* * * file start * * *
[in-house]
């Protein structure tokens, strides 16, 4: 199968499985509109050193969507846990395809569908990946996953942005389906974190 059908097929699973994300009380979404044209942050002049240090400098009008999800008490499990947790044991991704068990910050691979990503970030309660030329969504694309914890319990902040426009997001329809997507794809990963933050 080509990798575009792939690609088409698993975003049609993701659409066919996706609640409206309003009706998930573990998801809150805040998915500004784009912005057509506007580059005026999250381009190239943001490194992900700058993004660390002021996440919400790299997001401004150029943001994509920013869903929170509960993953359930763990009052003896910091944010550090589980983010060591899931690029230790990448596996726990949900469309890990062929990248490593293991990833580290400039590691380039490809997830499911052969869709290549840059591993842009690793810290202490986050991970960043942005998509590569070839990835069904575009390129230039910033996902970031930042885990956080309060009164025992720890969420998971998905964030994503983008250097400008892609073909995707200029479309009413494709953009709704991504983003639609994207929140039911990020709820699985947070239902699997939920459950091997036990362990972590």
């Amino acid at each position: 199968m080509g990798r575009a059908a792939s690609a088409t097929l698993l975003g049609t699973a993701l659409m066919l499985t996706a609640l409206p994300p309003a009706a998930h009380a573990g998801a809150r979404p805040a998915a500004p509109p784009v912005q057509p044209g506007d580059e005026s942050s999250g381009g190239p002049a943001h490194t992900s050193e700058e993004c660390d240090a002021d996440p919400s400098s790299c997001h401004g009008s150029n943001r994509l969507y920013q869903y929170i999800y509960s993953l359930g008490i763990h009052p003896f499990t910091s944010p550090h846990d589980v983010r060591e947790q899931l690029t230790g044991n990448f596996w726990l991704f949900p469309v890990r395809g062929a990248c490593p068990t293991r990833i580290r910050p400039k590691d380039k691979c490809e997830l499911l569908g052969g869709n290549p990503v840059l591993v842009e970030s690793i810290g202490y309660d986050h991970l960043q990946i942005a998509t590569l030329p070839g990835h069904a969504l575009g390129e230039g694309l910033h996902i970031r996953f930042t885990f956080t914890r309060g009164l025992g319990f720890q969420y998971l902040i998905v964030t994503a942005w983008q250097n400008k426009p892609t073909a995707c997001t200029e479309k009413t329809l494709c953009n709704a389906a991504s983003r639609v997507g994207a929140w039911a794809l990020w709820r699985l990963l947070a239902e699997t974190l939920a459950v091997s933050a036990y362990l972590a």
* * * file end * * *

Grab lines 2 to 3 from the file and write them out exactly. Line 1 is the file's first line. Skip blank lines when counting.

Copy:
């Protein structure tokens, strides 16, 4: 199968499985509109050193969507846990395809569908990946996953942005389906974190 059908097929699973994300009380979404044209942050002049240090400098009008999800008490499990947790044991991704068990910050691979990503970030309660030329969504694309914890319990902040426009997001329809997507794809990963933050 080509990798575009792939690609088409698993975003049609993701659409066919996706609640409206309003009706998930573990998801809150805040998915500004784009912005057509506007580059005026999250381009190239943001490194992900700058993004660390002021996440919400790299997001401004150029943001994509920013869903929170509960993953359930763990009052003896910091944010550090589980983010060591899931690029230790990448596996726990949900469309890990062929990248490593293991990833580290400039590691380039490809997830499911052969869709290549840059591993842009690793810290202490986050991970960043942005998509590569070839990835069904575009390129230039910033996902970031930042885990956080309060009164025992720890969420998971998905964030994503983008250097400008892609073909995707200029479309009413494709953009709704991504983003639609994207929140039911990020709820699985947070239902699997939920459950091997036990362990972590």
């Amino acid at each position: 199968m080509g990798r575009a059908a792939s690609a088409t097929l698993l975003g049609t699973a993701l659409m066919l499985t996706a609640l409206p994300p309003a009706a998930h009380a573990g998801a809150r979404p805040a998915a500004p509109p784009v912005q057509p044209g506007d580059e005026s942050s999250g381009g190239p002049a943001h490194t992900s050193e700058e993004c660390d240090a002021d996440p919400s400098s790299c997001h401004g009008s150029n943001r994509l969507y920013q869903y929170i999800y509960s993953l359930g008490i763990h009052p003896f499990t910091s944010p550090h846990d589980v983010r060591e947790q899931l690029t230790g044991n990448f596996w726990l991704f949900p469309v890990r395809g062929a990248c490593p068990t293991r990833i580290r910050p400039k590691d380039k691979c490809e997830l499911l569908g052969g869709n290549p990503v840059l591993v842009e970030s690793i810290g202490y309660d986050h991970l960043q990946i942005a998509t590569l030329p070839g990835h069904a969504l575009g390129e230039g694309l910033h996902i970031r996953f930042t885990f956080t914890r309060g009164l025992g319990f720890q969420y998971l902040i998905v964030t994503a942005w983008q250097n400008k426009p892609t073909a995707c997001t200029e479309k009413t329809l494709c953009n709704a389906a991504s983003r639609v997507g994207a929140w039911a794809l990020w709820r699985l990963l947070a239902e699997t974190l939920a459950v091997s933050a036990y362990l972590a």